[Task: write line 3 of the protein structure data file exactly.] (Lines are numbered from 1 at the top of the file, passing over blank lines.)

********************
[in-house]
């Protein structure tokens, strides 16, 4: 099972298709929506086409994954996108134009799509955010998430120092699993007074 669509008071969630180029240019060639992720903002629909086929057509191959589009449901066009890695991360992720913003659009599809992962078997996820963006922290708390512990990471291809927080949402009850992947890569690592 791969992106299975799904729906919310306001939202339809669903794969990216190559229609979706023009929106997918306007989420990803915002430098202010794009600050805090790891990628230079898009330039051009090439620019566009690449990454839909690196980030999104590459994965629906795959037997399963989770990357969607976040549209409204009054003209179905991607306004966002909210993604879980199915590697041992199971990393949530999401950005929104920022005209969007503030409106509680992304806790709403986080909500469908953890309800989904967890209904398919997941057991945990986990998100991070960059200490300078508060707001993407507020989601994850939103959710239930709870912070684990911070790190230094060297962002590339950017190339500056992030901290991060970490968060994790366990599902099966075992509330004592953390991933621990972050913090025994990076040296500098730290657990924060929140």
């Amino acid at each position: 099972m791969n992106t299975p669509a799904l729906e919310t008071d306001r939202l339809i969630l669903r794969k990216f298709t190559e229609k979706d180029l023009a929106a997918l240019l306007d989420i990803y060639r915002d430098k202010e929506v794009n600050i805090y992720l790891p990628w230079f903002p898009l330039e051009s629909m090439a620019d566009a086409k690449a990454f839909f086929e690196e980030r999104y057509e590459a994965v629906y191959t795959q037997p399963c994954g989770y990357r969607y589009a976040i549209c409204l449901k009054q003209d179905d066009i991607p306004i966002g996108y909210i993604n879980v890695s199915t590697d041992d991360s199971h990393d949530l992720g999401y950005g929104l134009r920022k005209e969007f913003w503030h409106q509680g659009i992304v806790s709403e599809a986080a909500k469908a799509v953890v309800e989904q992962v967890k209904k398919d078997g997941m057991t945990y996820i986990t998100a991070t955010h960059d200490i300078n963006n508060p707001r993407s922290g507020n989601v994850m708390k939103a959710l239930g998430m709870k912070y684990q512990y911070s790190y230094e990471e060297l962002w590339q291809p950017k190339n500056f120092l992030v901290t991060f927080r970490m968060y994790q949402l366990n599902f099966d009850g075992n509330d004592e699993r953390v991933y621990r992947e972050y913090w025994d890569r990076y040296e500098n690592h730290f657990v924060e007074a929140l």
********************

């Amino acid at each position: 099972m791969n992106t299975p669509a799904l729906e919310t008071d306001r939202l339809i969630l669903r794969k990216f298709t190559e229609k979706d180029l023009a929106a997918l240019l306007d989420i990803y060639r915002d430098k202010e929506v794009n600050i805090y992720l790891p990628w230079f903002p898009l330039e051009s629909m090439a620019d566009a086409k690449a990454f839909f086929e690196e980030r999104y057509e590459a994965v629906y191959t795959q037997p399963c994954g989770y990357r969607y589009a976040i549209c409204l449901k009054q003209d179905d066009i991607p306004i966002g996108y909210i993604n879980v890695s199915t590697d041992d991360s199971h990393d949530l992720g999401y950005g929104l134009r920022k005209e969007f913003w503030h409106q509680g659009i992304v806790s709403e599809a986080a909500k469908a799509v953890v309800e989904q992962v967890k209904k398919d078997g997941m057991t945990y996820i986990t998100a991070t955010h960059d200490i300078n963006n508060p707001r993407s922290g507020n989601v994850m708390k939103a959710l239930g998430m709870k912070y684990q512990y911070s790190y230094e990471e060297l962002w590339q291809p950017k190339n500056f120092l992030v901290t991060f927080r970490m968060y994790q949402l366990n599902f099966d009850g075992n509330d004592e699993r953390v991933y621990r992947e972050y913090w025994d890569r990076y040296e500098n690592h730290f657990v924060e007074a929140l």